EDUC 928-2    Doctoral Seminar C: Critical and Sociocultural Approaches to Educational Research

Participants will discuss examples of critical and sociocultural research in multiliteracies and multimodal literacies in multilingual contexts. Course instructors will present their own as well as others' research, and course discussion will centre on methods and techniques for this approach to critical educational research. Participants will be involved in analyzing data from instructors' projects.

EDUC 866-5    Qualitative Methods in Educational Research (Formerly EDUC 867)

This course introduces students to qualitative research in education and examines topics such as identifying problems, using conceptual frameworks, coding, data analysis, drawing interpretations, and constructing arguments. 

EDUC 983-5    Comprehensive Examination

The examination is graded on a satisfactory/unsatisfactory basis. Normally, the comprehensive examination is completed in the term in which course requirements are completed, or the term immediately following.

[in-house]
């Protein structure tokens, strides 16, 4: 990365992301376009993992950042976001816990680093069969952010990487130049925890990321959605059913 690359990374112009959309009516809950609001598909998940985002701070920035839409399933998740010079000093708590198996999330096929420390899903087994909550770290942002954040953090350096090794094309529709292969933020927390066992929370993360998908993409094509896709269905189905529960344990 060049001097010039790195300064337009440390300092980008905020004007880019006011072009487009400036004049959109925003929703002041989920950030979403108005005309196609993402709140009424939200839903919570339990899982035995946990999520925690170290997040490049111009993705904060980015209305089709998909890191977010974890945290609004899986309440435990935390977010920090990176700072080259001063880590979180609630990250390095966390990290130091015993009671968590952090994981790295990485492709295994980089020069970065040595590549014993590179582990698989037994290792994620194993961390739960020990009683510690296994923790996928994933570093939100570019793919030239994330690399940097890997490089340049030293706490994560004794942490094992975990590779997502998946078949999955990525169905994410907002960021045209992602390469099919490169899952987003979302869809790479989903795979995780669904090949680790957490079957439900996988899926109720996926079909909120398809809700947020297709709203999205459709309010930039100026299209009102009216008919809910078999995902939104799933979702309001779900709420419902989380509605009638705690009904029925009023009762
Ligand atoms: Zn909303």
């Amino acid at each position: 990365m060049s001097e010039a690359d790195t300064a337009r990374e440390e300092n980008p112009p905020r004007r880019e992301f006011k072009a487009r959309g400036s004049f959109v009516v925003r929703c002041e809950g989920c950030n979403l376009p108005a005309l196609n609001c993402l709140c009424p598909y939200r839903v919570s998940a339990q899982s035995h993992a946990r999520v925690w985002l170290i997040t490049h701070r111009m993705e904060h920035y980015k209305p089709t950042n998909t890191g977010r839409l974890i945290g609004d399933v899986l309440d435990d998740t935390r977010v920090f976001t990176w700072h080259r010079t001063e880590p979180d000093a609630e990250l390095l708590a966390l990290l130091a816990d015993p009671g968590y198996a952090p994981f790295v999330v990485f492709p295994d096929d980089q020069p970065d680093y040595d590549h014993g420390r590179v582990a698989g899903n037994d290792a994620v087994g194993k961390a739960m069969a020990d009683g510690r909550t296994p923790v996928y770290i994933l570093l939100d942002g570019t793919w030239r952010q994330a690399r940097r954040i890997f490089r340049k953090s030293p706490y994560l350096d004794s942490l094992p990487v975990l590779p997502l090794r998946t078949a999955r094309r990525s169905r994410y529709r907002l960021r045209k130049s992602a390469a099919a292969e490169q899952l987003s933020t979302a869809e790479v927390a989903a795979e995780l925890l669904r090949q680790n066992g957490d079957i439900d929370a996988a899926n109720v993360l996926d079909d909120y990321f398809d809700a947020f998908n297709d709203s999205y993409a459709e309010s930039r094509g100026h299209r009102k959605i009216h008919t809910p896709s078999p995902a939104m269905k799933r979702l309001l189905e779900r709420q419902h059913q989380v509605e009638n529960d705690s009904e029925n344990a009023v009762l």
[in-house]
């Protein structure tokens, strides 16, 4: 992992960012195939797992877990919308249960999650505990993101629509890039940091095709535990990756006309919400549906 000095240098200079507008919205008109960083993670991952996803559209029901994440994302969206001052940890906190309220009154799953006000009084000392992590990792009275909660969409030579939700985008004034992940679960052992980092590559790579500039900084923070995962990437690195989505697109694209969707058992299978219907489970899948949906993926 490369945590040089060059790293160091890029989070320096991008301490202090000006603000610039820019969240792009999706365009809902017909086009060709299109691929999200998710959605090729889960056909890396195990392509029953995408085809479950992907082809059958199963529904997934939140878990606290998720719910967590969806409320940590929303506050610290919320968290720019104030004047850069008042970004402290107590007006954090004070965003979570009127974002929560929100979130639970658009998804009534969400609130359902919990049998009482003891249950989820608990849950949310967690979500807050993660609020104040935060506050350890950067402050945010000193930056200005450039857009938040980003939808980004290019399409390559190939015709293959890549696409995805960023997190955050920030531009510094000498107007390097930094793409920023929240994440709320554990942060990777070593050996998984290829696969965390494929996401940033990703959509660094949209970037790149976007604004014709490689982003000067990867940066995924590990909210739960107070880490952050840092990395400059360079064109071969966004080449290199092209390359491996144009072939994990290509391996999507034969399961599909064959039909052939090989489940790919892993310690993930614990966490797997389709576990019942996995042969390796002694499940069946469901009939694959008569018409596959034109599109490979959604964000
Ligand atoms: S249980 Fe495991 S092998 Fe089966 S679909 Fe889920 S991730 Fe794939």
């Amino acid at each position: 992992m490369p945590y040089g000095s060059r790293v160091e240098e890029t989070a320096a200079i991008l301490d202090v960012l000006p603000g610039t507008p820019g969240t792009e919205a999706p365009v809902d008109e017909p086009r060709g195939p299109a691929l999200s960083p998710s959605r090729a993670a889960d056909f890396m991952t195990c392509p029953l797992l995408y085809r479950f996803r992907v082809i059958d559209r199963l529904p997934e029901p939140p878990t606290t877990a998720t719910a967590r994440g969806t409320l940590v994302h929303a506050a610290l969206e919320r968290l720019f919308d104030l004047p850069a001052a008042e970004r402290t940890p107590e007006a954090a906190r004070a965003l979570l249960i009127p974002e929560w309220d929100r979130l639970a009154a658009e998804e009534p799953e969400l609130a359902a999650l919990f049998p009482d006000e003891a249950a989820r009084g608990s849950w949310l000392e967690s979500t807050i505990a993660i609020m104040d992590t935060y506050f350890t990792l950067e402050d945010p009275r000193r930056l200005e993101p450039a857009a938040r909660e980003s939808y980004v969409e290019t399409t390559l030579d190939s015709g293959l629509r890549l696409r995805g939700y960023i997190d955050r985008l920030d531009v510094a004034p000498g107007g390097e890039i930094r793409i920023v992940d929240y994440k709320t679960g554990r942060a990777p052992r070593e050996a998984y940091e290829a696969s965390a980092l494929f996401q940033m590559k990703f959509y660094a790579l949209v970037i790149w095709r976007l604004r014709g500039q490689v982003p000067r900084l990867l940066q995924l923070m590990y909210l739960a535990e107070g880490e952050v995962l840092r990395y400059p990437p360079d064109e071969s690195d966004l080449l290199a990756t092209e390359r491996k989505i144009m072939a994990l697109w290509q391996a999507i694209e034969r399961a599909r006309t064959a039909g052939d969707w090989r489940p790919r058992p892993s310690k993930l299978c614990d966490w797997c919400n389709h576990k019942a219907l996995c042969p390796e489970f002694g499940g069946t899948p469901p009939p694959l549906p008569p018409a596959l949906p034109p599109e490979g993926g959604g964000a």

EDUC 899-10    Doctoral Thesis

A major part of this program is original research. A thesis describing this is submitted and defended. Normally, before the fourth course a thesis research plan is presented to the supervisory committee. Upon entry to the program, every term students enroll in EDUC 899-10 Doctoral Thesis

Students are encouraged to take elective courses both within and outside the Faculty of Education. EDUC 923, 924, 925 are usually offered during the day; other Education courses are offered in the late afternoon/evening during most terms.

Program Faculty

Admission Information

Program Prerequisites:

A thesis-based MA with a cumulative grade point average of at least 3.5/4.33 will normally be required for admission, as well as submitted evidence that the applicant is capable of undertaking substantial original research. SFU doctoral admission requirementsAcademic equivalency by country.

Frequently Asked Admission Questions on the Dean of Graduate Studies website.